November 19, 2021

Disgraced former health minister in talks to publish new book How I Won the Covid War


Among the many hated and incompetent politicians in the UK, Matt Hancock rides high. Serving as Secretary of State for Health and Social Care from July 2018, he resigned in June 2021 after he breached social distancing guidance by kissing a colleague he was having an affair with. During his tenure he was also accused of nepotism and general incompetence (see the Guardian’s handy timeline of Matt Hancock’s controversies and breaches). And he’s not finished yet, so it seems.

Earlier this week the Daily Mail accused Hancock of cashing in on the Covid crisis, reporting that he is set to write the new book How I Won The Covid War which he would like published before the official Covid inquiry begins in spring 2022. The Mail quotes a “well-placed source” saying of the aspiring author and his book:

“Matt paints a picture of a man burning the midnight oil night after night, staying cool under fire, saving the NHS and rising above petty Downing Street squabbles.

“If you believe the book, the vaccine is all down to him for backing it against all odds, treating anti-vaxxers with contempt and winning over a skeptical public.”

The Mail goes on to drum home Hancock’s sycophantic agenda by saying:

“Mr Hancock is said to be planning to ‘go out of his way to be flattering’ about Boris Johnson, seen by some as a further sign that he is determined to win back his seat round the Cabinet table.”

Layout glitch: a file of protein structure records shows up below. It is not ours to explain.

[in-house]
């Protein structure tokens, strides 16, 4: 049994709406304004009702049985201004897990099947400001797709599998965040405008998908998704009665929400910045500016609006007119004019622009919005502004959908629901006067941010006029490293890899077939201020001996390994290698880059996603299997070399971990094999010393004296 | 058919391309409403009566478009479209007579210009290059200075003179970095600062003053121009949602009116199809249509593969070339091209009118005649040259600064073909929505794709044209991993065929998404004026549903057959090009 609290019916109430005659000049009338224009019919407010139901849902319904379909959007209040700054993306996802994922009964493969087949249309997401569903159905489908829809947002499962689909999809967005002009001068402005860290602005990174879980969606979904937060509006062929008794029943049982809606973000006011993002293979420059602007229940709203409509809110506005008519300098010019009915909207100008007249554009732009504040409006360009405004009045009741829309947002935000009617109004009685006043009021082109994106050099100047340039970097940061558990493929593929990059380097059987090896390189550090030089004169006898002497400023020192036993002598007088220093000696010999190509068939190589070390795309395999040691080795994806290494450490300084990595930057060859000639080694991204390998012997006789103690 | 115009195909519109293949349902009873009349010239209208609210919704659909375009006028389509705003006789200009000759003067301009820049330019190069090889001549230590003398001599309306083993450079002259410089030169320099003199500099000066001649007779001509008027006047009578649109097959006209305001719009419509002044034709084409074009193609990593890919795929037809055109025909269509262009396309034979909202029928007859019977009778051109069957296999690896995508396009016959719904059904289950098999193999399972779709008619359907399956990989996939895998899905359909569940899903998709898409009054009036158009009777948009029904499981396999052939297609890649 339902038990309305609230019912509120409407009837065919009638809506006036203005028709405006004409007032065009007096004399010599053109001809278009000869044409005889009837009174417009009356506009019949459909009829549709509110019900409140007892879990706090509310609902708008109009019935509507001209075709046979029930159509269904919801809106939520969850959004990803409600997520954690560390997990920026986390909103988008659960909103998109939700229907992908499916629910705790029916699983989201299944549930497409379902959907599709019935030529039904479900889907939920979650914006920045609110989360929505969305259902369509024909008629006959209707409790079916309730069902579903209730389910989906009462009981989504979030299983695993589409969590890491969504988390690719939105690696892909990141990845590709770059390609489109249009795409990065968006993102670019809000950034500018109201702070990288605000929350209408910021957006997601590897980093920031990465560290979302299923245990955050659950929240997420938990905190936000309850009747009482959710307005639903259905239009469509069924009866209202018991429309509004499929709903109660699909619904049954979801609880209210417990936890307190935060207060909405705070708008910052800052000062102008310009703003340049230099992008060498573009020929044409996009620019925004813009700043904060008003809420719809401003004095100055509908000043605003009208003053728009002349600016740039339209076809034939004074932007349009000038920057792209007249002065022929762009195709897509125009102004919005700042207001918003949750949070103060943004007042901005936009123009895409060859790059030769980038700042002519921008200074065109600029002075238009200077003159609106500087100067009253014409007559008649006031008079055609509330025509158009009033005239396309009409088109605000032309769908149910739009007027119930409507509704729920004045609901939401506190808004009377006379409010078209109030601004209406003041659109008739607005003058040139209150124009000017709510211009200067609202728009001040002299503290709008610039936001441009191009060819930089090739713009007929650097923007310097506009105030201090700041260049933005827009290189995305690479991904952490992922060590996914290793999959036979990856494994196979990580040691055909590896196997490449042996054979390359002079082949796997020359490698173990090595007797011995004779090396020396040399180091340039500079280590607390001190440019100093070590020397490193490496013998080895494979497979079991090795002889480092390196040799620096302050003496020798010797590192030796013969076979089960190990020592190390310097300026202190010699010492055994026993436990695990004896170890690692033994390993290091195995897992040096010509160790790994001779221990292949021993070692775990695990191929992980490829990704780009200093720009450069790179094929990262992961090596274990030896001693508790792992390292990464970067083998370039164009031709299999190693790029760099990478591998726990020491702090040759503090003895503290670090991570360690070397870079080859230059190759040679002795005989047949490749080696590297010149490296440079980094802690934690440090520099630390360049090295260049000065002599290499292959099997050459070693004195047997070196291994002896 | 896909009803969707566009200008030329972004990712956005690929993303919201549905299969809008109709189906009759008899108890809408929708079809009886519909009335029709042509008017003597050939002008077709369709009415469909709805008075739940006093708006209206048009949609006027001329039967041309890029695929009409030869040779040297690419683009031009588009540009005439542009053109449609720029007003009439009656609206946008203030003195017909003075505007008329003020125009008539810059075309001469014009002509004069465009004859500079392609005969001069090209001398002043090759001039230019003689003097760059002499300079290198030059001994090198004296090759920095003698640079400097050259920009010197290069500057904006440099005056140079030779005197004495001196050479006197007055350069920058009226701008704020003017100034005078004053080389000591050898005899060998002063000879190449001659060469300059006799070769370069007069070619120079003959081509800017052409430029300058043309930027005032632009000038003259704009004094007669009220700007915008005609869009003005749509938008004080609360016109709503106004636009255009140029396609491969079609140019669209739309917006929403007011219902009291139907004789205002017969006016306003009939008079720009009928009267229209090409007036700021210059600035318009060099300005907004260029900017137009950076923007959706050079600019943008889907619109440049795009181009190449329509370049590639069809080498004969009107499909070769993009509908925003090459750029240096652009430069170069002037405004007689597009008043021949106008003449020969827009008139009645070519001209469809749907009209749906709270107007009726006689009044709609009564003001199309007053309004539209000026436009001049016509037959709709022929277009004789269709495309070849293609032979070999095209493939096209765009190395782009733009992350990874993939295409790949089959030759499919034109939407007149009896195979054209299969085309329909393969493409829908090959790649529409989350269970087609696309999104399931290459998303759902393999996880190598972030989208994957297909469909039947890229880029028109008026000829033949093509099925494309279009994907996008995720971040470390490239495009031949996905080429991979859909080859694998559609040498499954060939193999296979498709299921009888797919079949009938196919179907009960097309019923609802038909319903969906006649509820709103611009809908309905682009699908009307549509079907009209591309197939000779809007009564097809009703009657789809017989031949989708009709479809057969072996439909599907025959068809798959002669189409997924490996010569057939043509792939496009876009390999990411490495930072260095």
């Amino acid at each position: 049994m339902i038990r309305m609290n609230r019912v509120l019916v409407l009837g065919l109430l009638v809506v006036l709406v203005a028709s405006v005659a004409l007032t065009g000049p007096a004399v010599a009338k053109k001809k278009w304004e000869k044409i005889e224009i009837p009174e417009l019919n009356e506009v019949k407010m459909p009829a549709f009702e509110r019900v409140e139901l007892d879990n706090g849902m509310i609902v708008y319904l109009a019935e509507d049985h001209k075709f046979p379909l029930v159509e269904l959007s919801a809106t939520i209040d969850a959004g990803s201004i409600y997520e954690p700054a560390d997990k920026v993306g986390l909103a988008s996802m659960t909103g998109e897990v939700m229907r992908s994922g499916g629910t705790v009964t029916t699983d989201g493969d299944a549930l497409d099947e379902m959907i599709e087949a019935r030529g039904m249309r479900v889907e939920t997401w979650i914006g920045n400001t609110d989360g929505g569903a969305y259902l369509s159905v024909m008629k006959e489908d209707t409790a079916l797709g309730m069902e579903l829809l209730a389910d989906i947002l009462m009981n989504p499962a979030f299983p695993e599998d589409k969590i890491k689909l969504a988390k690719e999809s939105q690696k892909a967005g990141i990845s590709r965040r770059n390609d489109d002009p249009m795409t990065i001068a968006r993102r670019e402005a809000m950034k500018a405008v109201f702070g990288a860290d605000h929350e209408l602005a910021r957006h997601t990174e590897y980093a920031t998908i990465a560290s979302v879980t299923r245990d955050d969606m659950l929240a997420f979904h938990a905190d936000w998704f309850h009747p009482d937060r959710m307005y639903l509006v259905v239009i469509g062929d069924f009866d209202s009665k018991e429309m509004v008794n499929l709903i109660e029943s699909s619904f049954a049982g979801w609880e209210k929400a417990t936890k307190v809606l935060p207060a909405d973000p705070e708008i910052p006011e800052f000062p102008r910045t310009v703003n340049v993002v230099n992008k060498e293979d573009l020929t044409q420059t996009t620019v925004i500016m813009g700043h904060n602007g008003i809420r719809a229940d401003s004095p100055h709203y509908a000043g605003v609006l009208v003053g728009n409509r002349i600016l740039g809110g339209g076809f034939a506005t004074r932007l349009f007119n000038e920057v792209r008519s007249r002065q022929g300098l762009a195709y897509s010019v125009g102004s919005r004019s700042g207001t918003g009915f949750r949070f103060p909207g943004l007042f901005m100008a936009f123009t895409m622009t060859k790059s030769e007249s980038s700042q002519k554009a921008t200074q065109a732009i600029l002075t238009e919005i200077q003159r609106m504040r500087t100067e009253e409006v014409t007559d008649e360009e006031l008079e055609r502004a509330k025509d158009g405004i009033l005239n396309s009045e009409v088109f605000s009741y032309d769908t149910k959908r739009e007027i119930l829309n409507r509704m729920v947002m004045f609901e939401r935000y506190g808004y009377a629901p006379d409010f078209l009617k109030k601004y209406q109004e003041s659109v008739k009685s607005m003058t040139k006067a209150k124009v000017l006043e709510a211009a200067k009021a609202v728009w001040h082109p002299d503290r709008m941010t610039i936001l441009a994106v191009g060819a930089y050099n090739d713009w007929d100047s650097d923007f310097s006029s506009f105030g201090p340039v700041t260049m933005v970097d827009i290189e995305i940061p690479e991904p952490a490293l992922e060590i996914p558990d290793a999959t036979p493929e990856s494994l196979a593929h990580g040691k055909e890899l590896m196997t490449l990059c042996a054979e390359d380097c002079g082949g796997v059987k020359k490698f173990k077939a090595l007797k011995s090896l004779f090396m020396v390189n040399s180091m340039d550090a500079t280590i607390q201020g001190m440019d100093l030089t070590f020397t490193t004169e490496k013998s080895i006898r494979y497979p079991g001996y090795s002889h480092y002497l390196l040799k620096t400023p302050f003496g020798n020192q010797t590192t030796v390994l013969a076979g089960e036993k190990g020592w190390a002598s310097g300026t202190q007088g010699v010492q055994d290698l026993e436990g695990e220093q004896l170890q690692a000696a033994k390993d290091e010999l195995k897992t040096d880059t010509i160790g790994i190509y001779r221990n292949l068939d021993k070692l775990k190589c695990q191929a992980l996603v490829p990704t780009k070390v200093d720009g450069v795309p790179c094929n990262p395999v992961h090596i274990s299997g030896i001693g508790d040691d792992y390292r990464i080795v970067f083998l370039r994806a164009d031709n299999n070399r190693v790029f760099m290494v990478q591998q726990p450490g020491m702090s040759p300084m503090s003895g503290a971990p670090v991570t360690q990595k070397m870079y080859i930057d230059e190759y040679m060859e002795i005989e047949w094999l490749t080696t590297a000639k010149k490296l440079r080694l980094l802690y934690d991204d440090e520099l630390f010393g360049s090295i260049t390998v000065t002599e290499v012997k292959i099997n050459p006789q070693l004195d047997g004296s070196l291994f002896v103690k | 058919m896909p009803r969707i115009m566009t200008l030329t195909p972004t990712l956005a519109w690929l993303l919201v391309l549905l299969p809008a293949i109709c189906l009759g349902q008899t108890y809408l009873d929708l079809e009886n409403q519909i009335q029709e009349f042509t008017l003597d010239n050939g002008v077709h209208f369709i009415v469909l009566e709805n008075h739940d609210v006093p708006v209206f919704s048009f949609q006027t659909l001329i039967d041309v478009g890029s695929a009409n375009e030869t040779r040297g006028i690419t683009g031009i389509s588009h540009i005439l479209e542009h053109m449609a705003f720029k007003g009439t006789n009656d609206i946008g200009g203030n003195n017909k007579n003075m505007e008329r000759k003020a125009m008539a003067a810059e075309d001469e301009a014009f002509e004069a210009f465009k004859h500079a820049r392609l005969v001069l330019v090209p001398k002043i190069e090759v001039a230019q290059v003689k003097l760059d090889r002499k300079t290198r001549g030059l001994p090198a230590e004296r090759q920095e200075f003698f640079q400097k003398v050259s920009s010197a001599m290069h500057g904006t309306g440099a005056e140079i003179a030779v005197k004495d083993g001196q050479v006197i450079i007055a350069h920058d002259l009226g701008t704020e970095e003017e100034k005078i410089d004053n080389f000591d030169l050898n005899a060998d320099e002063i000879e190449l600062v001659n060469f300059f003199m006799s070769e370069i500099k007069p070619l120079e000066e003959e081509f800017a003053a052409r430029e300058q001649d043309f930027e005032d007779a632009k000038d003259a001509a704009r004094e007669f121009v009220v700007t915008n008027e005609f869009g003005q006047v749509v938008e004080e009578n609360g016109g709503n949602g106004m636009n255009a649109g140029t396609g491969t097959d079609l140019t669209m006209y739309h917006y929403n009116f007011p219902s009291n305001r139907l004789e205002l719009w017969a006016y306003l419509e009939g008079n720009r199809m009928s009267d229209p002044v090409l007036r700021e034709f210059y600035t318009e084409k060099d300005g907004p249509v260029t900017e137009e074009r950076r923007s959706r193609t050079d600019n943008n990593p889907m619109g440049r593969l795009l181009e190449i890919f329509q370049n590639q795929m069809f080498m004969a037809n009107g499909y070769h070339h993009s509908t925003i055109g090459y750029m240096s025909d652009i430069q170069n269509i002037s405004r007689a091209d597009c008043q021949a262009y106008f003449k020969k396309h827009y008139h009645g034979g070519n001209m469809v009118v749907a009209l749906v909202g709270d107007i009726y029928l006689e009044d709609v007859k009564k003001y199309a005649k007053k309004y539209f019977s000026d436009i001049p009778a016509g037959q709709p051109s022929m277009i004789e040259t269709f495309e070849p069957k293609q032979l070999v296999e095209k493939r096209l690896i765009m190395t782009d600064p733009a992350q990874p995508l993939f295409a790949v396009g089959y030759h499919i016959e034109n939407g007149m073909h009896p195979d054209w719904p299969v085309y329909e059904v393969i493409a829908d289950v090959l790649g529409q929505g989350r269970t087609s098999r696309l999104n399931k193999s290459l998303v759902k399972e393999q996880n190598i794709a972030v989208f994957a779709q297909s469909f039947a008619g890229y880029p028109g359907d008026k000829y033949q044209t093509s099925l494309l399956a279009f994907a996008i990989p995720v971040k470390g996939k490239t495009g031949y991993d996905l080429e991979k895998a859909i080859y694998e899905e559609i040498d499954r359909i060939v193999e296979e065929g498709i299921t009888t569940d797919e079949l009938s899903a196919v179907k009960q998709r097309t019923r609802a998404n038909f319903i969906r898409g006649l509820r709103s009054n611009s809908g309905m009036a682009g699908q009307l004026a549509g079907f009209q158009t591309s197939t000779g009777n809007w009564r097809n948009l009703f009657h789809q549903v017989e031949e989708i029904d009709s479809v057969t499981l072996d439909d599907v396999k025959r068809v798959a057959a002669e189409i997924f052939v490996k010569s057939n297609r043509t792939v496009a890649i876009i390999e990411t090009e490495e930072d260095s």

He’s going to need to do some serious ass-kissing given that leaked WhatsApp messages showed Johnson calling him “totally fucking hopeless.”

Unsurprisingly, the backlash to the story has been huge. Labour’s deputy leader, Angela Rayner, tweeted her angry response saying:

“This is disgusting and an insult to each and every bereaved family. Boris Johnson needs to step in and block Matt Hancock from getting a bumper payday to put his spin on the government’s failures before we get the truth in a public inquiry.”

The Covid-19 Bereaved Families for Justice UK group also accused Hancock of profiteering from others grief, with spokesperson Lobby Akinnola telling The Independent:

“You’d think the health secretary who presided over one of the worst death tolls in the world would have some humility or seek to reflect on the many lives lost, rather than try and cash in on the tragedy.

Who is going to want to touch Hancock’s supposed tale of heroism?

Nikki Griffiths is the managing director of Melville House UK.